I am not a GTD or Wunderlist coach or trainer, but I do like to help people. One of the biggest hurdles is just getting started, especially if you’ve heard that GTD is too complicated, or you’ve been burned by trying to use apps for GTD before. Maybe I can help. This will probably be the least app-oriented post in my ad-hoc GTD and Wunderlist series, but it tells you how I got started. Maybe this will work for you, too!
A note: Some people are dabblers. They think, “I will try this new app/system/process/thing to see if it works.” So they use it halfway, or two or three times total, and then they decide it doesn’t work. That’s not me. I am an “all in” kind of girl. I call it the “This Is My Life Now” Method. I said to myself, “GTD is my life now. Wunderlist is the app I’m using.” I gave myself permission to quit in a month if it wasn’t working, but during that month, I was all in. And I stayed there.
So, be warned: my advice will only help if you’re ready to dive in all the way.
Declare Email Bankruptcy
I use GTD mostly for my personal life, but I use a less-strict version at work, too. Unless you are starting a brand-new job, you probably have a backlog. (Life always comes with a backlog.) You have an old to-do list, or two, or three. You have Post-Its stuck to your desk, walls, and computer monitor. You have emails in your inbox that you read and then marked as “unread” because you need to do something with them, but you didn’t do it the first time you read them. Now, though, you can’t remember what it is that you have to do, so you have to re-open the email and re-read it to figure it out. I’ve heard stories of inboxes with 3,000 unread emails!
That’s not good. That’s no way to live.
The bad news is that you might not ever catch up, and all of that stuff is clutter that you can’t stop thinking about. David Allen calls these “open loops.” You are wasting time with every email you have to re-open and reassess. You have a note on your desk that says “Mom.” What does that mean?
The good news is that no one lets you forget something that’s really important. I forgot to pay taxes on my AmeriCorps Education Award one year, so the IRS sent me a strongly-worded letter. They did not forget. If any of those 3,000 emails is critical, you will get another email. If you forget to call your mom on her birthday, she will let you know.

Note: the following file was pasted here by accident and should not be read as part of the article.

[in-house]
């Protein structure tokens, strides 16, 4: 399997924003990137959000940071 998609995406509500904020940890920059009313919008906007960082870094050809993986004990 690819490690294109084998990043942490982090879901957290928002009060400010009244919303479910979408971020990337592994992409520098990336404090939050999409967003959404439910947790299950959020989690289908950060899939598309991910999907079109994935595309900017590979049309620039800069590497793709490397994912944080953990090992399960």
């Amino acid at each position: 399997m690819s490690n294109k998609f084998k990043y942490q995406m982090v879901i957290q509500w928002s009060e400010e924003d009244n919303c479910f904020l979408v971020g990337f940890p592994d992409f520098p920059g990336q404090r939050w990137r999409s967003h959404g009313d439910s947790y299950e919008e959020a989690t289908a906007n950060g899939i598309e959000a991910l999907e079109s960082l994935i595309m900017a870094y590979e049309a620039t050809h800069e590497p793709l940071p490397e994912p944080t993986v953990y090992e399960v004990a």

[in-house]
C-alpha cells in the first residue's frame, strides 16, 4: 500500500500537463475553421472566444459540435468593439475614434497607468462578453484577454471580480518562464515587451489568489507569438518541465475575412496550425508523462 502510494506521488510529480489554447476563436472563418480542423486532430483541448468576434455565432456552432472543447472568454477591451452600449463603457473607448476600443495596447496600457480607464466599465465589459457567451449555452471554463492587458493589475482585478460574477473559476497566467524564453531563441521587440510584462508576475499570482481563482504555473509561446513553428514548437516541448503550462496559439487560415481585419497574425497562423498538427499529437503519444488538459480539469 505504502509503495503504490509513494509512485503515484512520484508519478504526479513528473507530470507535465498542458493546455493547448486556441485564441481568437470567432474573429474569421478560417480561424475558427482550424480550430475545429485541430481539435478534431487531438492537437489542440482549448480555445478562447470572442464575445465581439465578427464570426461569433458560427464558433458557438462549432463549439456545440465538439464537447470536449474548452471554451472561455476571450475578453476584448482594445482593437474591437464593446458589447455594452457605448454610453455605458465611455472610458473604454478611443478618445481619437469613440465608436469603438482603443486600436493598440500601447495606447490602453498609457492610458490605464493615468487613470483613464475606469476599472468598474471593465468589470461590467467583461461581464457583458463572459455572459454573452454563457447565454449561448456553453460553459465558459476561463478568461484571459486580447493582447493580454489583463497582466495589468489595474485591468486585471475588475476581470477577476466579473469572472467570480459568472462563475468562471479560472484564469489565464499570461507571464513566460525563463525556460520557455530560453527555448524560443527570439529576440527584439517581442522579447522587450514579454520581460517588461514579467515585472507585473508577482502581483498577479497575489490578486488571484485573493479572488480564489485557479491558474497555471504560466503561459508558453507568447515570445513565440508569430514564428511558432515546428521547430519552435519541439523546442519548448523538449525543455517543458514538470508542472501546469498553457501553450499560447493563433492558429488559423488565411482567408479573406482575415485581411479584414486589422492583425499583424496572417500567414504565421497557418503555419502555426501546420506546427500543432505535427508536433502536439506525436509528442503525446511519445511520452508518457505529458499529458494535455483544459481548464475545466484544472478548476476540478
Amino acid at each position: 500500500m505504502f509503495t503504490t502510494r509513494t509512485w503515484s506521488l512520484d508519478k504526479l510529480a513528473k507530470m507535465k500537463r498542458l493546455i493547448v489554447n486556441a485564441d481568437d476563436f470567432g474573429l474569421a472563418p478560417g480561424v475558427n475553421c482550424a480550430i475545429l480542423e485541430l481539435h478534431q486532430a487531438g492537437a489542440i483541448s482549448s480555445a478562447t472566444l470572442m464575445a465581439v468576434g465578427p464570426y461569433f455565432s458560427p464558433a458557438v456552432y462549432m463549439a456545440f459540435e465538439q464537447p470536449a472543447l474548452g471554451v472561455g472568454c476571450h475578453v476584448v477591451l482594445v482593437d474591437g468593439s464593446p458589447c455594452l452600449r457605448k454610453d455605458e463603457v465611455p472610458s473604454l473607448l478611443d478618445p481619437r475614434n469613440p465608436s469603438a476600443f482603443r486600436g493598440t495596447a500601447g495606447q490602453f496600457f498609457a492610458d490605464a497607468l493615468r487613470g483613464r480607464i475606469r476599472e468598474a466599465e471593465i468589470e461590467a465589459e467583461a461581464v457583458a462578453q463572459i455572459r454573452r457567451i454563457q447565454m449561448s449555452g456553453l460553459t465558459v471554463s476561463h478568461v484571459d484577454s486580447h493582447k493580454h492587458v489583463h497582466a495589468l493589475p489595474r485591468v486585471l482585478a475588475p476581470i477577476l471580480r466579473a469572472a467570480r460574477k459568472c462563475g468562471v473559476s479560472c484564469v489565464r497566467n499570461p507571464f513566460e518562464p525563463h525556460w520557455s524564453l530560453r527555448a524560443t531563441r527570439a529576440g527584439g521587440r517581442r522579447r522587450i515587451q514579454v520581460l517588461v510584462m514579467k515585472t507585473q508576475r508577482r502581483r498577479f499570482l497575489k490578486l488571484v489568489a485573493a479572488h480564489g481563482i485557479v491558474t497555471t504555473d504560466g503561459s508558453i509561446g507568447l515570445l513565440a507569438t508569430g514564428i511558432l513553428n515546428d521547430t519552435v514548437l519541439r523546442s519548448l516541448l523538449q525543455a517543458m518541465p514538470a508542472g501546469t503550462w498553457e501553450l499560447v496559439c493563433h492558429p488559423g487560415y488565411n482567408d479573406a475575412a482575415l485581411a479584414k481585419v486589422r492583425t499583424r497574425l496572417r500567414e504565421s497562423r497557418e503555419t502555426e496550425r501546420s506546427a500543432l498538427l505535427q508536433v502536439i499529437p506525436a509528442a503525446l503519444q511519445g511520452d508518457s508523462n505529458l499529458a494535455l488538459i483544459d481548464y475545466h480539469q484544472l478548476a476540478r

There is really only one way out: declare email bankruptcy. Put every single email in your inbox into a “Backlog” folder. If you use Gmail, like I do, label them all “Backlog” and archive them. For physical to-do lists and Post-Its, put them in a file folder or envelope labeled “Backlog.”
Now, take a deep breath and enjoy the look of your clean inbox and clear desk. The Gmail iOS app even gives you a smiling sun as a reward!
Sign up for Wunderlist and look at your big, empty Inbox list. Don’t worry; you’ll be seeing these beautiful, clear vistas again at least once a week. This is your life now.
Learn Inbox Zero
Inbox zero is a way of life. Your goal is to reach inbox zero at least once per week. This means that you will have:
- Zero emails in your inbox
- Zero items in your physical inbox(es)
- Zero tasks in your Wunderlist Inbox list
- Zero tasks floating around in your brain
Yes, this is possible. I’m living proof! (I struggle with my physical inbox.)
The simplest way to visualize this is to compare your email inbox to your physical mailbox, the one the U.S. Postal Service uses. Some things that wind up in there are fun, like birthday cards. Some are less exciting but very important, like bills. Some are things you just can’t figure out how to stop getting; we call that “junk mail.” I’ll bet you can think of parallels for things floating around in your brain.
No one goes to the mailbox, peers inside, shuffles through to get the fun stuff, and closes it back up with the junk mail and bills still inside. If you do that for too long, the box gets full and the Postal Service will literally stop delivering your mail until you go to the post office in person, with ID, and tell them that you’ve emptied it out. True story.
In GTD terms, any thoughts bouncing around in your head work just like emails lingering in your email inbox. Think of your brain like a gooey version of your email inbox. According to the cognitive science David Allen cites in the revised edition of the GTD book, your brain inbox can only hold about four items. After that, one of them has to go before something else can be stored. That’s why you forget where you parked.
The key is to get everything out of your inboxes and into a trusted system like Wunderlist. You will work out of that system. Not out of your head. Not from memory. Not in your email inbox. You’ll build a system, use the system, and work the system.
Practice Inbox Zero
I’ll use email in this part because it’s more straightforward, but the same things apply to processing your brain, your physical inbox(es), and your Wunderlist Inbox list.